General Anesthesia May Increase PPD Risk After C-Sections, Study Finds
February 11, 2020
Postpartum depression is a topic more women are opening up about. Even celebrities like Chrissy Teigen and Serena Williams have spoken up about their own experiences. Postpartum depression is nothing to be ashamed of, and it affects more women than you might think. Now researchers are looking at possible causes of it and wondering whether, when it comes to c-section deliveries, general anesthesia might be playing a role.
According to a new study from researchers at Columbia University, women who receive general anesthesia during a c-section may be at a higher risk of developing postpartum depression (PPD) so severe it requires hospitalization, inflicting self-harm and having suicidal thoughts. The study, which was published in the journal Anesthesia and Analgesia, is among the first first to look at the effect types of anesthesia can have on the risk for PPD after a c-section.
The study looked at over 428,204 records of women who gave birth via c-section in New York state hospitals between 2006 and 2013. It found that 8 percent of the women received general anesthesia. Of those women, approximately 3 percent (1,158 women) were hospitalized due to severe PPD. Of the 3 percent, 60 percent were diagnosed with PPD when they readmitted, about 164 days after being discharged. The researchers also found that general anesthesia, compared to local anesthesia, was associated with a 54 percent increased risk of PPD and a 91 percent increased risk of suicidal thoughts or self-harm. The researchers note, however, that more research is needed, as these numbers are not correlated to a cause-and-effect and are, rather, an observation.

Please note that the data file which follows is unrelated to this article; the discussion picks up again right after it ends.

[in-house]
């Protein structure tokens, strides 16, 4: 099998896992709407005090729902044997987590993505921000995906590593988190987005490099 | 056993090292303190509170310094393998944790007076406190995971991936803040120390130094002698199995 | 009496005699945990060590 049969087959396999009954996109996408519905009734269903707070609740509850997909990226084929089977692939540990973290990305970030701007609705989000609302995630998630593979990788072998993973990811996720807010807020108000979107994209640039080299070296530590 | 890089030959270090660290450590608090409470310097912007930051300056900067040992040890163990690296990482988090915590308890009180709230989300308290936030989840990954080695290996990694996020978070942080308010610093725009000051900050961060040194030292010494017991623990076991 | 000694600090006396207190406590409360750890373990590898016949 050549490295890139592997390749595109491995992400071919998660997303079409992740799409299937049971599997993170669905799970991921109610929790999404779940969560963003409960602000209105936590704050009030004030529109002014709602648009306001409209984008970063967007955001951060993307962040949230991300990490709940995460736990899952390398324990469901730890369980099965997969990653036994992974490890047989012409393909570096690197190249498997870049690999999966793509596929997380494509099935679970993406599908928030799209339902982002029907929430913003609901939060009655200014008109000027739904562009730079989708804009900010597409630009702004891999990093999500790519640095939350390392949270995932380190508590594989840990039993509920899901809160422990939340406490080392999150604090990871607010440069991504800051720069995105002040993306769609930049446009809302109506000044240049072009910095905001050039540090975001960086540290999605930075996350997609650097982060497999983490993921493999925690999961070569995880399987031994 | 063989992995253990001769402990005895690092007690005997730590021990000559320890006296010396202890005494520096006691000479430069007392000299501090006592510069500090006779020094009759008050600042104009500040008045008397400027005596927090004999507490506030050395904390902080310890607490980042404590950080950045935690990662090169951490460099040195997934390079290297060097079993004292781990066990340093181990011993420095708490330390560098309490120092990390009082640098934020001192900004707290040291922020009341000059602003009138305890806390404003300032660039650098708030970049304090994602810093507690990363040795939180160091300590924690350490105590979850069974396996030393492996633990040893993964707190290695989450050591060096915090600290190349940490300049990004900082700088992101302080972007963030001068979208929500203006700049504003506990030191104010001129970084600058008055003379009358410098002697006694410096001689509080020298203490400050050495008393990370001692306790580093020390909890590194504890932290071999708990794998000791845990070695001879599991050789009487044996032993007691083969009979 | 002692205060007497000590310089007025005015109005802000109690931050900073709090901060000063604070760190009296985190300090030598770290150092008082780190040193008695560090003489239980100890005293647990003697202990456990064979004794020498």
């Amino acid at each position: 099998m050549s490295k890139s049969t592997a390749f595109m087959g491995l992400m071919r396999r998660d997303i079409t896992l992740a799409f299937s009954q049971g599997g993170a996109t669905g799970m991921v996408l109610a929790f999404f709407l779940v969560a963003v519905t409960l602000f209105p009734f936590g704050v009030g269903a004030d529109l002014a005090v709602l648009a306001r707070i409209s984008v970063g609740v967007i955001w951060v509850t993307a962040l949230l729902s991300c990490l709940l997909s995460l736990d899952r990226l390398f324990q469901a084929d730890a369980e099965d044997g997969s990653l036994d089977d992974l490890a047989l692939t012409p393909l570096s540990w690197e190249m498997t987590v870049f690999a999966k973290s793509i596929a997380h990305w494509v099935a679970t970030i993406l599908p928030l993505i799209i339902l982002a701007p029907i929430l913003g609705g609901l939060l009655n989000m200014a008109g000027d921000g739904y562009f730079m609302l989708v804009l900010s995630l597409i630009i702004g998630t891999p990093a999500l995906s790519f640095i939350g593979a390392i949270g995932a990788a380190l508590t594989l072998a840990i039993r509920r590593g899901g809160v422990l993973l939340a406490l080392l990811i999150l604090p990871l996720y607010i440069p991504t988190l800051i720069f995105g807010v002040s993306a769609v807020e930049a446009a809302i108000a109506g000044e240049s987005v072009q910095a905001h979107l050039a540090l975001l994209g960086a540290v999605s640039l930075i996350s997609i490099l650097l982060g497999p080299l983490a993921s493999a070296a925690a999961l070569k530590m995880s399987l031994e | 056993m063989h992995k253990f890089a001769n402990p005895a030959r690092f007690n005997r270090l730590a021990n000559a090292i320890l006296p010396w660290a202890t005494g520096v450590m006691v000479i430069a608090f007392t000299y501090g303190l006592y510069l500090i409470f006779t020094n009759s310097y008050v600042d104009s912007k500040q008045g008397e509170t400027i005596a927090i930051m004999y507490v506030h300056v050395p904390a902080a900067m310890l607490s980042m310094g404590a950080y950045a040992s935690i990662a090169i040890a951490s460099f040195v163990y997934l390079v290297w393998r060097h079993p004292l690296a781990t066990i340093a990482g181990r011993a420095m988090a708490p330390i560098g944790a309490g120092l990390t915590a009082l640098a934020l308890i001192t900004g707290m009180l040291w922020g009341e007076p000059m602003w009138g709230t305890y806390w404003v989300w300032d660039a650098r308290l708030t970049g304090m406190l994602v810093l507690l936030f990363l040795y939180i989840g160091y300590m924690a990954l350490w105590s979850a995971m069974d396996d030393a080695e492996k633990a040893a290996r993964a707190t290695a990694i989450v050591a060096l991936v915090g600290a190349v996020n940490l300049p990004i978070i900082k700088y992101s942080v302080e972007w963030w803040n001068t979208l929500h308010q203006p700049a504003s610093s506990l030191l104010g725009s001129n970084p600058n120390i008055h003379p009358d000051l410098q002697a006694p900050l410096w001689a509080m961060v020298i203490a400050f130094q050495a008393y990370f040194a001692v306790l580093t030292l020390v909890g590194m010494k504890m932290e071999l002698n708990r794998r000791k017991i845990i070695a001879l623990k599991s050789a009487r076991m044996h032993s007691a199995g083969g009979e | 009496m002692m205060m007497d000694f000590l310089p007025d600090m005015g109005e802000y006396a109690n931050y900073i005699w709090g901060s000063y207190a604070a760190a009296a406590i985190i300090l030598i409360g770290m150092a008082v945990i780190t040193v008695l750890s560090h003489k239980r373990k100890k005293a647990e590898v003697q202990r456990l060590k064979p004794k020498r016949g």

“General anesthesia for cesarean delivery may increase the risk of postpartum depression because it delays the initiation of mother to infant skin-to-skin interaction and breastfeeding, and often results in more acute and persistent postpartum pain,” Dr. Jean Guglielminotti, the study’s first author and assistant professor of anesthesiology at Columbia’s Mailman School of Public Health, stated in a news release from the university. "These situations are often coupled with a new mother’s dissatisfaction with anesthesia in general, and can lead to negative mental health outcomes.”
He adds that general anesthesia is often used to quicken delivery in emergency situations, but that there is no evidence that it benefits baby. Rather, he notes, there is increasing evidence that it can negatively affect moms.
“Our findings underscore the need to avoid using general anesthesia for cesarean delivery whenever possible, and to provide mental health screening, counseling, and other follow-up services to obstetric patients exposed to general anesthesia,” co-author of the study Guohua Li, MD, DrPH and finster professor of epidemiology and anesthesiology, also stated in the release.
According to the release, PPD has increased seven-fold in the last 15 years in the United States. Today, it affects up to 1 in 7 women, with approximately 550,000 annual new cases.